I like a feel-good story as much as the next guy, but I was only five people away from the pasty table, so I focused my attention to the objects of my desire. Pointing to the pasties, I turned to Steve saying, “Don’t they look great?” I discovered not only was he no longer behind me, but he was talking to the MC and the heart attack victim’s friend. I thought, “So that’s what the ‘incident’ must have been!”
I grabbed an extra pasty for him, loaded up on salad and cookies, and headed for a seat. When Biggs finally joined me, he was so emotional from the experience that he could only get out a sentence at a time before having to compose himself.
First Responders’ Quick Action
He had been skiing with a fellow 70-year-old, even occasionally chatting, when just two kilometers from the finish line, the guy suddenly went down. There was no ice, turn or obstacle on the trail. Steve called over his shoulder, “You OK?” There was no answer. Biggs stopped, skied back and stood over the guy he would later learn was Gary Engstrom and shouted again, “You OK?” As Biggs explained later, “He was on his back, his eyes were wide open, but they didn’t blink or move – just stared straight up.”
Biggs dropped to his knees, checked for a pulse, but found none. Then Bruce Heltunen skied up and took over. Heltunen had been certified as a first responder in a previous job, so he and Biggs began alternately pounding Engstrom’s chest with CPR compressions. While one would yell encouragement to Engstrom, the other would shout to skiers who slowed or stopped, “Anybody got a phone? Call 911!”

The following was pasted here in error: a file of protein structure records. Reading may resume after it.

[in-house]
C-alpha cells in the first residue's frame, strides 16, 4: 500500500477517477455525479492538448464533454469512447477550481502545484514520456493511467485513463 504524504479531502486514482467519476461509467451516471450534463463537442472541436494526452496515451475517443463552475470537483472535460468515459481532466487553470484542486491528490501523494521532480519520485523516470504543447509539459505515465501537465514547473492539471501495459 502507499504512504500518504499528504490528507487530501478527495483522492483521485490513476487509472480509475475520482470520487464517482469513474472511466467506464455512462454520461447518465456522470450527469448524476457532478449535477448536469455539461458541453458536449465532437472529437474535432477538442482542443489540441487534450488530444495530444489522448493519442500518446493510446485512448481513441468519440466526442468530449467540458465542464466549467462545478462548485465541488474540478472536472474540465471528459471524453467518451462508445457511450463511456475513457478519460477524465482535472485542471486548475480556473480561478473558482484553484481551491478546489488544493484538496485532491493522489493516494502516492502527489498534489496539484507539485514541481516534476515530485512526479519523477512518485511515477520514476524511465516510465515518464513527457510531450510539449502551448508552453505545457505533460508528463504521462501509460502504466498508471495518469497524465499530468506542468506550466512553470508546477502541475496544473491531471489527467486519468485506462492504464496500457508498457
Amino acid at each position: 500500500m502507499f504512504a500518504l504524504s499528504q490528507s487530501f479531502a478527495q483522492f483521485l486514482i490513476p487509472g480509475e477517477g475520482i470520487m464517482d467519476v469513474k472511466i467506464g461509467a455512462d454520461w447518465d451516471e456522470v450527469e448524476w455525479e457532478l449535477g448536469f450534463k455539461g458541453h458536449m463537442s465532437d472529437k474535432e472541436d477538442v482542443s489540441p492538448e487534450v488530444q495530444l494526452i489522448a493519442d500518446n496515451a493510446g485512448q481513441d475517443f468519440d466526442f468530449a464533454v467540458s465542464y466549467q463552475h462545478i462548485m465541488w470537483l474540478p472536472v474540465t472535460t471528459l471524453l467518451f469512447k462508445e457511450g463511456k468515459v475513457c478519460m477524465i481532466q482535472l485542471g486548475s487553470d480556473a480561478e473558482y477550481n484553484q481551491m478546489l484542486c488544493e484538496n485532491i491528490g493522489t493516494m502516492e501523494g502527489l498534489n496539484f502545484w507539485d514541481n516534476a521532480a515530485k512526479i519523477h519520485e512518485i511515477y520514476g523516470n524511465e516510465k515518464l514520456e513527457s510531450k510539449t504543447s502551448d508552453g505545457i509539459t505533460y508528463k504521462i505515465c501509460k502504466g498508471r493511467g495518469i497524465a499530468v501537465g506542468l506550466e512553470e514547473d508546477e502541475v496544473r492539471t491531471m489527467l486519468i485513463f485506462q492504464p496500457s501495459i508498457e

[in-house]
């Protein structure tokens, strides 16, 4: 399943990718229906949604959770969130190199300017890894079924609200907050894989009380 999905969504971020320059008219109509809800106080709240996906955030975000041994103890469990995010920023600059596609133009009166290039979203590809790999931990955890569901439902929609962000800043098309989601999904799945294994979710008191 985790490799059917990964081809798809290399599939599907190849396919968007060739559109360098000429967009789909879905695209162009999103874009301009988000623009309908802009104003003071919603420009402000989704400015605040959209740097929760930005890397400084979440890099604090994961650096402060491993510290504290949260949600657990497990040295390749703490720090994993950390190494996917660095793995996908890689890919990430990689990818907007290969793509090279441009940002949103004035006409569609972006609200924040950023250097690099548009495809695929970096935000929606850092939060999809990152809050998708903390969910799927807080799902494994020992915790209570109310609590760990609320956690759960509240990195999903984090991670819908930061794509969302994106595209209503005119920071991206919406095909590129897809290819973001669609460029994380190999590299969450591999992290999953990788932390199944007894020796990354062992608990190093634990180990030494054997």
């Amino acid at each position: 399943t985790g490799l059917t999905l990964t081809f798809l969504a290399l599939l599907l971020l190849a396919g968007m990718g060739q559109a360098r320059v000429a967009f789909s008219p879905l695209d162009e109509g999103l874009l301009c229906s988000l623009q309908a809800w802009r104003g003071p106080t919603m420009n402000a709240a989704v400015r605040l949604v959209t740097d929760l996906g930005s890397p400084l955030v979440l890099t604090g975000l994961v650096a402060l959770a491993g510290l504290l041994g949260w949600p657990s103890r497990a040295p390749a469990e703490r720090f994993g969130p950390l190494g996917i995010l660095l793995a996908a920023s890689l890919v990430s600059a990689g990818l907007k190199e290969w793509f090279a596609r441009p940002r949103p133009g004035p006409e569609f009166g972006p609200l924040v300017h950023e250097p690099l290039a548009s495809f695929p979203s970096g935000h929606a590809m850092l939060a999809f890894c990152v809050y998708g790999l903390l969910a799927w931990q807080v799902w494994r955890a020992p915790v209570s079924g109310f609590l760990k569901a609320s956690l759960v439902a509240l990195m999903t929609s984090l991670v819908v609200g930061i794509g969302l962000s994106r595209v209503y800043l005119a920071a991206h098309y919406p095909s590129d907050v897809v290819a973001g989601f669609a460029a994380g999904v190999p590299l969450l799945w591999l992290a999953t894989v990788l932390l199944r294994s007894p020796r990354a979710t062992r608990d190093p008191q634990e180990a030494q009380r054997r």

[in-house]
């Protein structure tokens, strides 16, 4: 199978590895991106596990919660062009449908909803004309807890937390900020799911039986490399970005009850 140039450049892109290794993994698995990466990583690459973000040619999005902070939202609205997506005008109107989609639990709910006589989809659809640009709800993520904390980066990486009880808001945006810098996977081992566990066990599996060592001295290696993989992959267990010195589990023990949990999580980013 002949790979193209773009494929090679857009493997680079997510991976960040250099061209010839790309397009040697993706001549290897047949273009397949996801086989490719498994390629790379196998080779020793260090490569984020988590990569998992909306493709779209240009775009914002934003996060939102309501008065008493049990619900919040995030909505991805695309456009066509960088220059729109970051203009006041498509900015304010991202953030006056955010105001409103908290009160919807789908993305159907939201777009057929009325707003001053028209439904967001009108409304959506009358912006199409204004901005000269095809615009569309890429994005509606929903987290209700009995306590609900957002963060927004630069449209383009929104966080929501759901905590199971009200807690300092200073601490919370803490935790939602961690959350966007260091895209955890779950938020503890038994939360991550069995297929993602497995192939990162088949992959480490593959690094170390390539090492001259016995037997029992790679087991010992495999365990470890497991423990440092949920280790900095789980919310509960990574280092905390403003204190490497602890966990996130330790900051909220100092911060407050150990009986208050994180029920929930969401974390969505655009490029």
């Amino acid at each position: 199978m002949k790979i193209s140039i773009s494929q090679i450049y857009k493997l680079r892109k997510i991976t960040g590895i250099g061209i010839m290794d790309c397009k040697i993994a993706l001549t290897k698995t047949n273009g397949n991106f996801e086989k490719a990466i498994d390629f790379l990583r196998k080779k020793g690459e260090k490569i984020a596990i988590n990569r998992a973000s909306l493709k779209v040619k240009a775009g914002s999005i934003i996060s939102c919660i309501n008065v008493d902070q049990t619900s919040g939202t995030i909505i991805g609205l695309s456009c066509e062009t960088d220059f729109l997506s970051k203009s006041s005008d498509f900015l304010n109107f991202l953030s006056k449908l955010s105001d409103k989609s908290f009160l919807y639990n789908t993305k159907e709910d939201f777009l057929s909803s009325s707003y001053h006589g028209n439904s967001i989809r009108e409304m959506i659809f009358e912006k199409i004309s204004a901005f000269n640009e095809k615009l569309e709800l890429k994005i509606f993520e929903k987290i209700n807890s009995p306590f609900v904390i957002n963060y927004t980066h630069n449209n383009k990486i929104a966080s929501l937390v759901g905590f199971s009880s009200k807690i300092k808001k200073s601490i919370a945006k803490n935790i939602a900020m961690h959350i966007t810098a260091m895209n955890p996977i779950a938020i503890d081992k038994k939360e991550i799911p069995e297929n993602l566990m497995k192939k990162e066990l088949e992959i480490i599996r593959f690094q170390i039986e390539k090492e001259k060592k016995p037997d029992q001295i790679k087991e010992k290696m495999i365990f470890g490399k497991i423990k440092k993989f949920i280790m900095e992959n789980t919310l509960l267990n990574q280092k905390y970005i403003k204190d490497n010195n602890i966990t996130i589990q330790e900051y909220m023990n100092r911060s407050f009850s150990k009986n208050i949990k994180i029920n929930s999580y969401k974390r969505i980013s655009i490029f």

Eventually, race officials received word of an apparent heart attack from someone calling 911 as well as from racers crossing the finish line, so they sprang into action and sent one of their two rescue snowmobiles to the location.
Just a minute before the snowmobile arrived, Dr. Bill Short had a déjà vu moment. Two years prior he had been the first responder when another guy had a heart attack in almost the same spot on the trail. Short’s CPR had saved that guy. This time, Short, also racing the 25k, dropped down, took Engstrom’s pulse, and instructed Biggs and Heltunen to keep going.
AED Made All the Difference
The Bear Chase’s EMT-staffed rescue sleds now carry Automatic External Defibrillators (AED), and as soon as they tore Engstrom’s shirt away and gave him a jolt, he had a pulse. They loaded him on the sled – Short joining the EMTs – and sped to the finish line. An ambulance rushed Engstrom to the Keweenaw Memorial Hospital and eventually he was air-lifted to a Marquette hospital.